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Thursday, May 6, 2010

Psalm for Thursday: Psalm 81, verse 4

Blow the shofar (ram's horn) at the new moon, and again at full moon to call a festival!

In ancient times the shofar was used as an instrument to announce festivals, Shabbat and special occasions.  We also know that shofarot (pl.) were used in the time of Joshua to bring down the walls of Jericho.

Today, the shofar is primarily used as part of the Rosh Hashanah/New Year ritual and to announce the end of Yom Kippur, the Day of Atonement.  It is also customary to sound the shofar every morning during Elul, the month preceding Rosh Hashanah.  Both during Elul and on Rosh Hashanah itself, the shofar is a spiritual wake up call reminding us to do teshuvah (return/repentance).

The two times we are told to sound the shofar  in this psalm are at the time of the new moon and the full moon.  It is assumed by some that this refers to the Rosh Hashanah, which is the new moon of the month of Tishri, and Sukkot (feast of booths) that takes place on the full moon of the same month.

Rosh Hashanah takes place when the moon cannot really be seen and, according to rabbinic tradition, marks the creation of the world, as well as the time of renewal and repentance.  

Sukkot takes place when the moon is full and was a festival of Thanksgiving for the fall harvest in ancient Israel.  Today it is simply a festival of joy and thanksgiving in a more general sense.

The sukkah, or temporary dwelling, in which people eat and sometimes sleep during the festival, is also meant to remind us of the fragility and ephemeral nature of our existence.  Just as a strong storm could topple the sukkah, so too we do not know what the next moment in life is bringing.  Hence the importance of celebration.

I consider Sukkot to be the quintessential mindfulness holiday, as it focuses on celebrating the moment and being grateful for what we have right now.  Yet, it is interesting that  the moon is completely full when we are both giving thanks for what we have and also acknowledging the uncertainty of life.  Contrast this with Rosh Hashanaho when we are meant to be introspective and focuse on forgiveness and self-assessment.  At that time there is barely a sliver of the moon visible.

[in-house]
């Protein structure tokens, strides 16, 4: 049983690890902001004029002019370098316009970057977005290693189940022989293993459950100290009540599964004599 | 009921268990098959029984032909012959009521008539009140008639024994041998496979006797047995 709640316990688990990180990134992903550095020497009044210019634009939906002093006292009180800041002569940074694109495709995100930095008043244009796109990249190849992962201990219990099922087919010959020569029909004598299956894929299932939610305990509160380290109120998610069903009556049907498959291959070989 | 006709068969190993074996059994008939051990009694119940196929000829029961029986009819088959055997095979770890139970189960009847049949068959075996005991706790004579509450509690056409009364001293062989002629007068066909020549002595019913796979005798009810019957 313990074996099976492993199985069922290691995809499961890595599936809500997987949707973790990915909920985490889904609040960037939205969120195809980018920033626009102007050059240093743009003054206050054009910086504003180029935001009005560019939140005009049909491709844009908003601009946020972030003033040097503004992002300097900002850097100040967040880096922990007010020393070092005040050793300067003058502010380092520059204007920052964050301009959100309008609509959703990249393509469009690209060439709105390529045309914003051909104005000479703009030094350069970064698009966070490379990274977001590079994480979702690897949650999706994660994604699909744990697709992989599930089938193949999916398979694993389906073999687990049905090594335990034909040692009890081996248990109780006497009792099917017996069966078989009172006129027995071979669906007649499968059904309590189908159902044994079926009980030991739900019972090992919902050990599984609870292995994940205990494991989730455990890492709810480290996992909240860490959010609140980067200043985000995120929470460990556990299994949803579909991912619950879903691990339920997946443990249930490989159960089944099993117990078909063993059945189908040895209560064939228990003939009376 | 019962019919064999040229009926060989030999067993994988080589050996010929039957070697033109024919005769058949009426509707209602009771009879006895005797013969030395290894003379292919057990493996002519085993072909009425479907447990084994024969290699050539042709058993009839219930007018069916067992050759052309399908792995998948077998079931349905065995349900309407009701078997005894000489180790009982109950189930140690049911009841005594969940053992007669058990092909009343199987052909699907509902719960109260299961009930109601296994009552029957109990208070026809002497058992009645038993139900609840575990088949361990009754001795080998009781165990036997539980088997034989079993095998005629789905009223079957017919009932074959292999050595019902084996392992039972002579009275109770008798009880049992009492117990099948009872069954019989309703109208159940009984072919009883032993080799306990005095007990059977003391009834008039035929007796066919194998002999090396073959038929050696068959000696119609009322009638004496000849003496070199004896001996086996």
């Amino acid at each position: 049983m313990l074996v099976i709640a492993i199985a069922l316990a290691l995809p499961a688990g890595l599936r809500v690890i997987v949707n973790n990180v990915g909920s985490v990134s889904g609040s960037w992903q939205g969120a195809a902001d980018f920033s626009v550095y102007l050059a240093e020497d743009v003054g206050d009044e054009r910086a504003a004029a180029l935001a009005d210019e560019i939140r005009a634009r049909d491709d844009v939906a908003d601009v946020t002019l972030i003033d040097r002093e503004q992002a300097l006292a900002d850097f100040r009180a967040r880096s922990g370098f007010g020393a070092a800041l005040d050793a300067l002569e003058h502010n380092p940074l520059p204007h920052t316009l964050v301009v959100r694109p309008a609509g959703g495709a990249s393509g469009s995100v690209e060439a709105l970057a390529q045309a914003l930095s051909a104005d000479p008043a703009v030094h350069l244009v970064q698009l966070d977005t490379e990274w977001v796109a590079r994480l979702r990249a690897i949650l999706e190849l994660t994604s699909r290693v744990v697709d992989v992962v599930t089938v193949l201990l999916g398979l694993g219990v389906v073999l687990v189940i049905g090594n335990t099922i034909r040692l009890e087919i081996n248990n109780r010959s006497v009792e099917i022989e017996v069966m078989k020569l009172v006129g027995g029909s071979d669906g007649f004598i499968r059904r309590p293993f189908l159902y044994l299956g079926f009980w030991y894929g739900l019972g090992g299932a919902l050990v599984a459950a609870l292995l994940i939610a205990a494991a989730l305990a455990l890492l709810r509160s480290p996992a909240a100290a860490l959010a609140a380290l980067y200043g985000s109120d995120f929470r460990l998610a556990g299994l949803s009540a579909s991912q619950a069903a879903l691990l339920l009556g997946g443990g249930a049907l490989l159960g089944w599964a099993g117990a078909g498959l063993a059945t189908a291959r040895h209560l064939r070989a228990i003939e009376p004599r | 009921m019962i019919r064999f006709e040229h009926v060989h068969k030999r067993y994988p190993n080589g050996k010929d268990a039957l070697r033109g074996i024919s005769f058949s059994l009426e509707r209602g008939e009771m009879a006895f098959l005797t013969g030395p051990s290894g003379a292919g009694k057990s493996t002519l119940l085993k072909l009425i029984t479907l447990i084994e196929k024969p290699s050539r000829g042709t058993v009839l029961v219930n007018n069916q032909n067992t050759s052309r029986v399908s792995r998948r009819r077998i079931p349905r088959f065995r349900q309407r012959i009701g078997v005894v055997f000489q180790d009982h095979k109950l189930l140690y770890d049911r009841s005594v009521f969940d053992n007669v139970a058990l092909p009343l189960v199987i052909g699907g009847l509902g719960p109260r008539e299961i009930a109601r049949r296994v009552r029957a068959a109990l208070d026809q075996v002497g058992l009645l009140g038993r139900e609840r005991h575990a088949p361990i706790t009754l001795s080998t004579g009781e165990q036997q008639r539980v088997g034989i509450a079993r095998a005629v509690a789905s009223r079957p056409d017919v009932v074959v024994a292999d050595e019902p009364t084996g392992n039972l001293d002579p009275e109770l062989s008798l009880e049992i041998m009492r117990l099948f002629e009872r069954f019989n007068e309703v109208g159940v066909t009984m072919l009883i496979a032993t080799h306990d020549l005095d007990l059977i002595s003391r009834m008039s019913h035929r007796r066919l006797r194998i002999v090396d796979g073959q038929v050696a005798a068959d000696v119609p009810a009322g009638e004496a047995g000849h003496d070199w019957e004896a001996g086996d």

At both of these times the psalmist commands us to sound the shofar, which is both the sound of joy and a call to awareness.  Perhaps sounding the shofar when the moon is new is meant to awaken us precisely because there is no light in the night sky.  It calls us to do teshuvah, but it also reminds us that the work we need to do is internal.  We do not need an external light to do teshuvah, but we do need an internal wake up call.  In addition, it calls us away from sleepiness and complacency, which could be associated with the darkness of the the new moon.

On the other hand, Sukkot is a time of pure celebration.  We give thanks for the bounty that we have.  However, it is also a reminder that what we have may be gone tomorrow, so there is even more a reason to thank God and to celebrate. The full moon of Sukkot allows us to see clearly all we have even during the  night, a time which is often associated with fear and uncertainty.  The Sukkot moon  allows us to bask in the glow of the moment and truly give thanks.  Here the shofar (which today is no longer sounded on Sukkot) is not an internal wake up call, but a communal call to joy, thanksgiving and celebration.  The full moon at night literally shines on all that we have and all we should be grateful for.

As we navigate our way through life we experience many Rosh Hashanah type moments as well as many that are similar to Sukkot.  

There are times when, like at the time of the new moon, we  are in the dark, we are afraid, we do not know what is going to happen.  At those moments we need to wake us up to what   we need to do at that moment so we can let go of the habits and behaviors that keep us separated from God and humanity.  The shofar  reminds us to be conscious that we are part of the Divine one-ness of the universe and so we need not be afraid of the dark.

There are also moments when we are surrounded by plenty, as at Sukkot.  Yet, sometimes we get so caught up in ourselves and our plight that we forget about all that we have to celebrate and for which we should be grateful.  At these times we also need something to remind us of all we have and call us to thanksgiving, joy and gratitude.

Both scenarios are lessons in mindfulness.  Both remind us to be in the moment, to acknowledge what is and to celebrate the moment.  It reminds us to let go of our judgments.  We may  label a particular moment or time as difficult, painful or bad.  Yet, even, or perhaps especially, at these times we need to find the ability to acknowledge and be grateful for what we have.  This is often difficult, but it is still necessary if we want to be aware and present in the moment and avoid getting caught up in the story of our pain.

The sound at the shofar at both times call us back to our Source, to the One.  Each does this in its own unique way, but each is just as essential living a life filled not only with laws and rules, but with joy, celebration and gratitude.

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